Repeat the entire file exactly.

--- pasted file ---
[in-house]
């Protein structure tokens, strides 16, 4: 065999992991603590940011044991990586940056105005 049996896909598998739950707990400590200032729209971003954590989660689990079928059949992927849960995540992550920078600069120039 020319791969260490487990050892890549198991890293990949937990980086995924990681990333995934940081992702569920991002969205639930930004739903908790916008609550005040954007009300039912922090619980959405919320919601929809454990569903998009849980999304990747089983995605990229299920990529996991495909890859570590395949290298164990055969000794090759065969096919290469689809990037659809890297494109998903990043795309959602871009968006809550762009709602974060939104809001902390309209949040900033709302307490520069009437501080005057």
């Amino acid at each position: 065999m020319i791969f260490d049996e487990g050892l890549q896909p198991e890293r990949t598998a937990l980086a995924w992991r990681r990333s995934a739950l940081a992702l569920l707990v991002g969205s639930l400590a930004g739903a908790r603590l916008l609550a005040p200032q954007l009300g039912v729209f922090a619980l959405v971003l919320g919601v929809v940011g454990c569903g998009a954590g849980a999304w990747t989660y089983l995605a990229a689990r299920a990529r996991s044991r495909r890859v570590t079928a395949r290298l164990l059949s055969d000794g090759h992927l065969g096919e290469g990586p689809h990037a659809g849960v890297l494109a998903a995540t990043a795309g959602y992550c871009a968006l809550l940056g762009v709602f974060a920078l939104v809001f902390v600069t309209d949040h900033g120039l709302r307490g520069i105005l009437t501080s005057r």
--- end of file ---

[in-house]
């Protein structure tokens, strides 16, 4: 065999992991603590940011044991990586940056105005 049996896909598998739950707990400590200032729209971003954590989660689990079928059949992927849960995540992550920078600069120039 020319791969260490487990050892890549198991890293990949937990980086995924990681990333995934940081992702569920991002969205639930930004739903908790916008609550005040954007009300039912922090619980959405919320919601929809454990569903998009849980999304990747089983995605990229299920990529996991495909890859570590395949290298164990055969000794090759065969096919290469689809990037659809890297494109998903990043795309959602871009968006809550762009709602974060939104809001902390309209949040900033709302307490520069009437501080005057």
């Amino acid at each position: 065999m020319i791969f260490d049996e487990g050892l890549q896909p198991e890293r990949t598998a937990l980086a995924w992991r990681r990333s995934a739950l940081a992702l569920l707990v991002g969205s639930l400590a930004g739903a908790r603590l916008l609550a005040p200032q954007l009300g039912v729209f922090a619980l959405v971003l919320g919601v929809v940011g454990c569903g998009a954590g849980a999304w990747t989660y089983l995605a990229a689990r299920a990529r996991s044991r495909r890859v570590t079928a395949r290298l164990l059949s055969d000794g090759h992927l065969g096919e290469g990586p689809h990037a659809g849960v890297l494109a998903a995540t990043a795309g959602y992550c871009a968006l809550l940056g762009v709602f974060a920078l939104v809001f902390v600069t309209d949040h900033g120039l709302r307490g520069i105005l009437t501080s005057r």